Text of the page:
Ambry Experts Provide Insight on Genetic Testing’s Clinical Utility at the 2017 SSO Annual Cancer Symposium

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Ambry has continued to provide clinicians with the most relevant and useful information to encourage education about the benefits of genetic testing for patients and ways to streamline genetic testing in clinical practice.

At the 2017 SSO Annual Cancer Symposium, Ambry hosted the presentation “On the Cutting Edge: Sharpening Your Genetic Awareness with Impactful Tools for your Practice,” featuring speakers Robina Smith, MD, EMBA, Ambry’s Director of Medical Affairs, and Michelle Jackson, MS, CGC, Ambry’s Oncology Product Manager, who discussed several educational objectives on streamlining genetic testing.

Dr. Smith highlighted the clinical utility of genetic testing by providing four case examples on four different genes. She walked the audience through the presentation of a patient in a clinic setting while highlighting the typical vital signs utilized by clinicians, while incorporating genetic testing.

“For all physicians, it is expected that an elevated risk (i.e. vital signs, signs & symptoms) of any disease, for which there is screening, prevention and treatment, needs immediate action,” said Dr. Smith. “The same philosophy applies to a deleterious genetic mutation. Think of assessing your patients risk for hereditary cancers as the ‘6th vital sign.’”

Ms. Jackson spoke on several of Ambry’s genetic testing panels that offer a broad scope of results. The panels, which highlighted many options from the hereditary cancer test menu, offer a comprehensive testing option for clinicians and their patients.

“At Ambry, we are driven to give physicians the most advanced testing information available so they can determine the best treatment options for their patients,” said Ms. Jackson.  “Conveying our mission, history, and comprehensive hereditary cancer testing menu demonstrates why we do what we do and who we do it for. We ultimately want to help patients find answers.”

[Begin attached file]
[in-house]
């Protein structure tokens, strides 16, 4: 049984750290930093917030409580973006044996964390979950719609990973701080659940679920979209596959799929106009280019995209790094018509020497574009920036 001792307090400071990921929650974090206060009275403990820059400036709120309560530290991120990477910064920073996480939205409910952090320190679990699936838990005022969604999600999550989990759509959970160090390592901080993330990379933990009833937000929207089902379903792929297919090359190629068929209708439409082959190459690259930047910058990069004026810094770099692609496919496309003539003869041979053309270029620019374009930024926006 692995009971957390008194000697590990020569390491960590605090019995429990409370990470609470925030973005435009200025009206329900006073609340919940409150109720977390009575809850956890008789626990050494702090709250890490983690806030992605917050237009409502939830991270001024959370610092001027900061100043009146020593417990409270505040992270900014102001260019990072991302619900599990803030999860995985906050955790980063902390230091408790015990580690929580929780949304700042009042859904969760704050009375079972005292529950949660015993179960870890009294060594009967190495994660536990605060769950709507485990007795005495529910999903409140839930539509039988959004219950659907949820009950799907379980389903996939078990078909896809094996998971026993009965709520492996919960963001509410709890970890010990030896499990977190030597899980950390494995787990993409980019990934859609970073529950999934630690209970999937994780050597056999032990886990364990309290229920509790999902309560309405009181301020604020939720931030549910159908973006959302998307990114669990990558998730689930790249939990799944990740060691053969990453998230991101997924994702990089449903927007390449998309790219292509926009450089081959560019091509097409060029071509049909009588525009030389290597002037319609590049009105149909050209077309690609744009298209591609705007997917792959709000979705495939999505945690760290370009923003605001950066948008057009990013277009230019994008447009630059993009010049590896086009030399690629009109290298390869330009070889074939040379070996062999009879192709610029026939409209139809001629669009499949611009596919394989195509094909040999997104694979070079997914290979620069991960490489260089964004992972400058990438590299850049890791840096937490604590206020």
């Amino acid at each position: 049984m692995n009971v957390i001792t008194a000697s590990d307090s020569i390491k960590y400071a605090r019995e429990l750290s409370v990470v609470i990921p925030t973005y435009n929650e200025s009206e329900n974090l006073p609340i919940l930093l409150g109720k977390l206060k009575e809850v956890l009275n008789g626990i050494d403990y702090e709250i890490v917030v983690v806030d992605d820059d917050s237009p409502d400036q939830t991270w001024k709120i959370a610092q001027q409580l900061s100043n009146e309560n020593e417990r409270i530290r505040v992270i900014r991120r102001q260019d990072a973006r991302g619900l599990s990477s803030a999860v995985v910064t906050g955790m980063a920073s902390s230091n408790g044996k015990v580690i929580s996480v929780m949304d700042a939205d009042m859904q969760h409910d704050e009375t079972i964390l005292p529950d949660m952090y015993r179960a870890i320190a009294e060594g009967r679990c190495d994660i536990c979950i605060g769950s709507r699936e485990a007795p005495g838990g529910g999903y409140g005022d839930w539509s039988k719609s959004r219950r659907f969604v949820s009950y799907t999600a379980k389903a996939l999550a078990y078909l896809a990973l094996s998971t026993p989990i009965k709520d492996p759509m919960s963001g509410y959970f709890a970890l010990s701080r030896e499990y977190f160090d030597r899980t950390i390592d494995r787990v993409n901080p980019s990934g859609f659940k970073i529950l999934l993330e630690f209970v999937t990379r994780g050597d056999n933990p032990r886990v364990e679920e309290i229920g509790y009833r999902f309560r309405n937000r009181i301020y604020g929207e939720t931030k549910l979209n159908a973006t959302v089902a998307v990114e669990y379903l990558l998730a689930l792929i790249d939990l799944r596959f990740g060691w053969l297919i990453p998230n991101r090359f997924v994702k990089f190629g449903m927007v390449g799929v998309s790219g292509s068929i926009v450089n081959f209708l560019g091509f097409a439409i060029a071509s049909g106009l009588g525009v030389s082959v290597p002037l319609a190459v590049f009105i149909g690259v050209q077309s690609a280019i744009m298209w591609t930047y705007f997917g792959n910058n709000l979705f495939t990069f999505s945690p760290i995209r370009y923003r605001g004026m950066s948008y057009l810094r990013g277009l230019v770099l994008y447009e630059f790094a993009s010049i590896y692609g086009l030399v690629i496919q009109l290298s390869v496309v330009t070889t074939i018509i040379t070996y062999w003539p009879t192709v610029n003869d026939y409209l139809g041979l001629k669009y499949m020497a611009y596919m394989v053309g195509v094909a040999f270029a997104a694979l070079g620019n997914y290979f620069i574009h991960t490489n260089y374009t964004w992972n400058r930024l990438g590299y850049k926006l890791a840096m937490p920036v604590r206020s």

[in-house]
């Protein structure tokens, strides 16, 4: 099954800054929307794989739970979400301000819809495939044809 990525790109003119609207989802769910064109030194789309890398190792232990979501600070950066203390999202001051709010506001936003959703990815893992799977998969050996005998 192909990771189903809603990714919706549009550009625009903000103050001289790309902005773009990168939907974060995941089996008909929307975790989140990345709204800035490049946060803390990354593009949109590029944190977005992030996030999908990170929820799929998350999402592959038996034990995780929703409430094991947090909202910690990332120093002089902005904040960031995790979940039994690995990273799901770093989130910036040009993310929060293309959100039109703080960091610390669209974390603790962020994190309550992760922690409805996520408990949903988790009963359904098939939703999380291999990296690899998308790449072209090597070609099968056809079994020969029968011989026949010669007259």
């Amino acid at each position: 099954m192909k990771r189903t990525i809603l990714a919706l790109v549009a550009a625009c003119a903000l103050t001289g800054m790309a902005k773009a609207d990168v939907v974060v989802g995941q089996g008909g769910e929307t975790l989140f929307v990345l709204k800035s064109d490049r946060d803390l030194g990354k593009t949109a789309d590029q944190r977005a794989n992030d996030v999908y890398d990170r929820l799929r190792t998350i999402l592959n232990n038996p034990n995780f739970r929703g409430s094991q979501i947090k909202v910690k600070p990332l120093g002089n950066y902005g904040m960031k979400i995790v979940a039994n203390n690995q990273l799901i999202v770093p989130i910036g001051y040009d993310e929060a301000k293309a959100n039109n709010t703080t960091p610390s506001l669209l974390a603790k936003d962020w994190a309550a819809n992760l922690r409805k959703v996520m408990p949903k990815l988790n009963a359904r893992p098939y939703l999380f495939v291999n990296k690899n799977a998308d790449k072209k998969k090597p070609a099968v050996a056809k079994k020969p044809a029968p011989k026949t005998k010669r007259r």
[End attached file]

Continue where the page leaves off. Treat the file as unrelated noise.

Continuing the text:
{Learn more from Ms. Jackson: “Research Shows BRCA2 May Be Linked To Brain Tumors”}

Dr. Smith also focused on the utility of several clinical tools, which were incorporated throughout the presentation with case examples. For instance, if a clinician sees a healthy woman inquiring about hereditary breast and ovarian cancer, Dr. Smith recommended utilizing Ambry’s risk assessment models through Progeny and Clinician Management Resources, which follow National Comprehensive Cancer Network® (NCCN®) guidelines.

Ambry offers a variety of clinical tools and resources that can aid clinician’s knowledge base and patient communication. For more information about some of the available tools, click here.

In addition, Ambry offers several comprehensive genetic testing options for a wide variety of hereditary cancers. Panels such as CancerNext and CancerNext-Expanded analyze genes that are associated with hereditary breast, ovarian, uterine, prostate, colorectal and other cancers.

For a complete list of Ambry’s hereditary cancer testing options, click here.

 



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The information, including but not limited to, text, graphics, images and other material contained on this blog are for informational purposes only. The purpose of this blog is to promote broad understanding and knowledge of various health topics. It is not intended to be a substitute for professional medical advice, diagnosis or treatment. Always seek the advice of your physician or other qualified health care provider with any questions you may have regarding a medical condition or treatment and before undertaking a new health care regimen, and never disregard professional medical advice or delay in seeking it because of something you have read on this blog. Ambry Genetics Corporation does not recommend or endorse any specific tests, physicians, products, procedures, opinions or other information that may be mentioned on this blog. Reliance on any information appearing on this blog is solely at your own risk.

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